A Summer Place

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This article is about the 1958 novel. For the 1959 film based on it, see A Summer Place (film).
A Summer Place
First edition
Author Sloan Wilson
Country United States
Language English
Publisher Simon & Schuster[1]
Publication date
Media type Print (Hardback)
Pages 369 pp.(first edition)[1]
Preceded by The Man in the Gray Flannel Suit

A Summer Place is a 1958 novel by Sloan Wilson, a follow-on to The Man in the Gray Flannel Suit. The novel is about an adult couple who rekindle a long-ago summer romance that ended because of class differences, and their two teenage children from other marriages who also fall in love with each other. It was adapted into a 1959 film of the same name.

Plot summary[edit]

Two onetime teenage lovers, Ken Jorgenson and Sylvia Hunter, marry other people, but rediscover each other later in life. By then, Sylvia has a son, Johnny, and Ken a daughter, Molly, who also begin a romance.

While in college, the self-supporting Ken takes a summer job as a lifeguard on Pine Island, an exclusive Maine island resort, where Sylvia and her nouveau riche family are staying as guests of the old money owners. The rich young people at the resort mock Ken and exclude him from their social activities, considering him a lowly employee. Although Sylvia is strongly attracted to Ken, she feels pressure from her family and from her wealthy peers to reject the impoverished Ken and make a more suitable match with Bart Hunter, the son of a wealthy, established island family. Bart and Ken eventually come to blows over Sylvia, leading to Ken and Sylvia secretly consummating their love. Ken leaves the island for good at the end of the summer, and Sylvia marries Bart as her family wishes.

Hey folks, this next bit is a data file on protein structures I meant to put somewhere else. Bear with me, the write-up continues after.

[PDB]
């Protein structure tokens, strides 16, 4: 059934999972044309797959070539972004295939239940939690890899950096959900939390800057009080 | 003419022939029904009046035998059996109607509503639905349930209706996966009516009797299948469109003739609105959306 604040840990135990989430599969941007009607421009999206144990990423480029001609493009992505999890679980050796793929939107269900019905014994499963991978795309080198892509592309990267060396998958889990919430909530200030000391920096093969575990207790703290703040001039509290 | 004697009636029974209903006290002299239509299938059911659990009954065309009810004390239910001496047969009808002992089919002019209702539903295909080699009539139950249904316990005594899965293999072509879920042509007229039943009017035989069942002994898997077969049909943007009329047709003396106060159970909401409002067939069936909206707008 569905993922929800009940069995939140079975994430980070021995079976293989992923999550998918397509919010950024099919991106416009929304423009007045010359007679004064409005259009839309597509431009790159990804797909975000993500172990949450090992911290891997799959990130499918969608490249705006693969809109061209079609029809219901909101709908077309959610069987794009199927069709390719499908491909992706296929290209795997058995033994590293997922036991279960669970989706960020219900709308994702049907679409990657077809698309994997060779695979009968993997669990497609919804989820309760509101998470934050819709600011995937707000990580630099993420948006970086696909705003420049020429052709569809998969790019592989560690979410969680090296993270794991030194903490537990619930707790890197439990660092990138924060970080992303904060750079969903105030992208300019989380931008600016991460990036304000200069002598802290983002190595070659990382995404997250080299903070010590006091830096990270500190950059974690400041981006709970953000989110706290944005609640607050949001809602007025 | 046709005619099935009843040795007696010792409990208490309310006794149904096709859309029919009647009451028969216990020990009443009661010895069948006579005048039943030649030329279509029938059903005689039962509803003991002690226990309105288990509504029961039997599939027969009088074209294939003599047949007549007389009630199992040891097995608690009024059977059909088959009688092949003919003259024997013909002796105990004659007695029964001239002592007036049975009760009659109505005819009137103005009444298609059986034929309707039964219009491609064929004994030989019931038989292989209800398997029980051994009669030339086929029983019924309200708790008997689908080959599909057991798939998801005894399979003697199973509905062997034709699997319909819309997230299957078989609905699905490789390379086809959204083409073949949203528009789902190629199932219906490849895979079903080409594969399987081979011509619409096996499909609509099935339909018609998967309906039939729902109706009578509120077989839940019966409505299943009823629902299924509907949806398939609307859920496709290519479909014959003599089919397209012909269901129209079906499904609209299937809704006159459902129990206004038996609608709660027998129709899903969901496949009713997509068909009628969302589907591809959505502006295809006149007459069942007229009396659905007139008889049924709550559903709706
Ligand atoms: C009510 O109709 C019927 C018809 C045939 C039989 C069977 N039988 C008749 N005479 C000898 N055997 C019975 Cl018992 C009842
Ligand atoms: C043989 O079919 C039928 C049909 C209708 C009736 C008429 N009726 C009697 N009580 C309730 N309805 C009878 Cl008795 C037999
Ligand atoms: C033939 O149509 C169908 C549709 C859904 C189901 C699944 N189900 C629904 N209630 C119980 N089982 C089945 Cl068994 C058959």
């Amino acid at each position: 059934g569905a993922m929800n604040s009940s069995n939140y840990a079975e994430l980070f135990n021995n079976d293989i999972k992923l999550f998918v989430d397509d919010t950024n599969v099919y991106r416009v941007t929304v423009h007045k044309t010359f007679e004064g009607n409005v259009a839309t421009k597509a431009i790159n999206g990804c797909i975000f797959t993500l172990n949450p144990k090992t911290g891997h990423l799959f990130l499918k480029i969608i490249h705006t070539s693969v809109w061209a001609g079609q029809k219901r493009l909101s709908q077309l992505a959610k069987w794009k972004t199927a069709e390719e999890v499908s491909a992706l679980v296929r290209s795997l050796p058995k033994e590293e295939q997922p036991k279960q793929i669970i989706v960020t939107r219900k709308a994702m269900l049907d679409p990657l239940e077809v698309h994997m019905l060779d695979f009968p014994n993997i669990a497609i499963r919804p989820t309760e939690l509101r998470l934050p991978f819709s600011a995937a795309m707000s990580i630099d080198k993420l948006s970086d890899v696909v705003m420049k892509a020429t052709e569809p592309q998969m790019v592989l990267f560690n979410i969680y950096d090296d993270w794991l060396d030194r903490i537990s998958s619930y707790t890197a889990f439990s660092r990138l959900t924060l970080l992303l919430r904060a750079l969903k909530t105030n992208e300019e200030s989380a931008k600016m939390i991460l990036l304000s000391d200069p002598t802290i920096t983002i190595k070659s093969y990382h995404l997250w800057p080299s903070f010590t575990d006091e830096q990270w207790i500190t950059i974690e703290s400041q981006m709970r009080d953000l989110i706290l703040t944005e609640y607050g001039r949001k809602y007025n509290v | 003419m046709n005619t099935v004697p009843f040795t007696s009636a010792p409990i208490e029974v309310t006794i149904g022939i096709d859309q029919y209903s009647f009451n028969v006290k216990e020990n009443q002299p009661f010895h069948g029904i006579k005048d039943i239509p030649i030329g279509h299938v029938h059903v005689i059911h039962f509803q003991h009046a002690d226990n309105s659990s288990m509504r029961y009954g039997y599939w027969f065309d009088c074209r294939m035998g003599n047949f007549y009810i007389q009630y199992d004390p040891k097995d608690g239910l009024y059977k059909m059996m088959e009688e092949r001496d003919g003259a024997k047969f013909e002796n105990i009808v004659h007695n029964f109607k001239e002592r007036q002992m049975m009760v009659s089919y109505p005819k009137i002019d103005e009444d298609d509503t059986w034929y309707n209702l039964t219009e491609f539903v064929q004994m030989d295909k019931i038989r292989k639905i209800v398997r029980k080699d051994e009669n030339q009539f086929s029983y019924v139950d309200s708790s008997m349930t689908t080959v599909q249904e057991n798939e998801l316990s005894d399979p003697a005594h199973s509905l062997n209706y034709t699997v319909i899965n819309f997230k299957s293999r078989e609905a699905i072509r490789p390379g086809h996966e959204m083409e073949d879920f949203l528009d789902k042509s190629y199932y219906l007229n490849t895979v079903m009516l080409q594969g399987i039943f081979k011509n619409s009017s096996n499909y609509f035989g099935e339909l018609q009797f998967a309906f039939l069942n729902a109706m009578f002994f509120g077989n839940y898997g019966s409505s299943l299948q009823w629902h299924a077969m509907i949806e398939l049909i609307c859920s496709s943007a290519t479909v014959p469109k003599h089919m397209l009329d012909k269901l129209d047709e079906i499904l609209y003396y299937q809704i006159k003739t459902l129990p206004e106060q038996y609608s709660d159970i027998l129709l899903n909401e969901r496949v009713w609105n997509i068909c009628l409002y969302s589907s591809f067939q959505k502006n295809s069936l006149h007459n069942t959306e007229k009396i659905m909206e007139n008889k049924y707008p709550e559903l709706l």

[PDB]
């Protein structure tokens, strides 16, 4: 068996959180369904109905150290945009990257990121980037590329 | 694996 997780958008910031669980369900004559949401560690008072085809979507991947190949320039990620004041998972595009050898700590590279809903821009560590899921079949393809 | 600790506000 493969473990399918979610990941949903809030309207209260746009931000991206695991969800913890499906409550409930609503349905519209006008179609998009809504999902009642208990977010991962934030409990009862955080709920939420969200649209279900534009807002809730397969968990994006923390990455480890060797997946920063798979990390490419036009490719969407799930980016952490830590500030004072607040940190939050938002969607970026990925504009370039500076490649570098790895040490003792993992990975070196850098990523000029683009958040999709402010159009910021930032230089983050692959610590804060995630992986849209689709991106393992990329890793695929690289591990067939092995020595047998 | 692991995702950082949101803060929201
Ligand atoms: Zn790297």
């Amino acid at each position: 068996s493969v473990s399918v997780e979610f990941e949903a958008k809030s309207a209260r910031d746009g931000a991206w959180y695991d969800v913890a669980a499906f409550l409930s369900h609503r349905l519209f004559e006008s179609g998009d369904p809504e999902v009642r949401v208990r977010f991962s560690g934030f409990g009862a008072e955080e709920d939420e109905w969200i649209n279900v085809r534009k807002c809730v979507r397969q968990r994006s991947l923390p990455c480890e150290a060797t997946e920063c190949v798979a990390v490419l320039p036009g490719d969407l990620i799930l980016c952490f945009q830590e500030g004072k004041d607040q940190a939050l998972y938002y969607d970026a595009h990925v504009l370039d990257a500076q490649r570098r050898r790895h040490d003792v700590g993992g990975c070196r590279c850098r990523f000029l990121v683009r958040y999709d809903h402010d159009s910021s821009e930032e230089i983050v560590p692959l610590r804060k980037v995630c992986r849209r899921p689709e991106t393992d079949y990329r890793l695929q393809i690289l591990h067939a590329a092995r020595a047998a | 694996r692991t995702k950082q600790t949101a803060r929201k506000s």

Ken becomes a millionaire through his work as a research chemist, and marries his partner's daughter, Helen, who turns out to be prudish and frigid. Meanwhile, Sylvia's husband Bart turns to alcohol as his family fortune dwindles, and he turns their island home into an inn. After twenty years away, Ken decides to visit the island again, writing Bart to ask for lodging. At first Bart wants to refuse, since he feels Ken is visiting to gloat over the relative change in their financial circumstances, but Sylvia insists that they need the money too badly to turn Ken down.

Ken brings Molly and Helen to the island, and everyone tries to be cordial. The young Johnny and Molly soon become enamored of each other, while Ken and Sylvia fall in love all over again. When Bart finds out about Ken and Sylvia, he asks for a divorce and custody of their son John. Later, a friend of Helen's alerts her to Ken's affair with Sylvia, and Ken and Helen divorce. John and Molly are sent to separate boarding schools. Ken and Sylvia eventually marry.

While at their respective schools, John and Molly begin an avid correspondence. Helen and her mother Margaret are not pleased, as they find it inappropriate for a girl Molly's age to be so attached to a boy, but the correspondence continues, with rendezvous during school breaks. John and Molly's romance culminates when they see each other again at Ken and Sylvia's beach house. The teenagers acknowledge that they are in love with one another, and they consummate it shortly thereafter.

Back at school, Molly learns from a doctor that she is pregnant, and John hitchhikes across the country to be with and support her. Ken and Sylvia give their guarded approval to John and Molly's marriage, feeling it would be hypocritical for them to deny the teenagers their love. Bart cannot attend the wedding, since his alcoholism has forced him to enter a veterans' hospital; while he disapproves, he urges John to take over the inn. Helen attends the wedding under sedation. John and Molly spend their honeymoon on Pine Island, John's "one good inheritance", as Bart terms it in a letter.

Publishing arrangements[edit]

According to Time magazine, the financial terms accompanying the publication of A Summer Place were unusual:[1]

  • royalties were "above the 15% top writers receive", with income spread out for tax purposes at $25,000 a year or more;
  • the pre-publication order was for nearly 50,000 copies at a $4.50 list price;
  • an intermediary called Ridge Press negotiated with Simon & Schuster and other parties for rights to the novel;
  • Ridge Press kept full film and television rights, denying the publisher its typical 10% cut;
  • McCall's paid Ridge Press $100,000 for serialization rights;
  • The film rights were sold for $500,000 plus 25% of the profits.


Both the book and the 1959 movie based on it were controversial in the late 1950s, at a time when divorce, adultery and teenage sexuality were taboo subjects.[citation needed]


  1. ^ a b c "Typewriter Tycoon". Time. April 14, 1958. Retrieved 2011-08-10.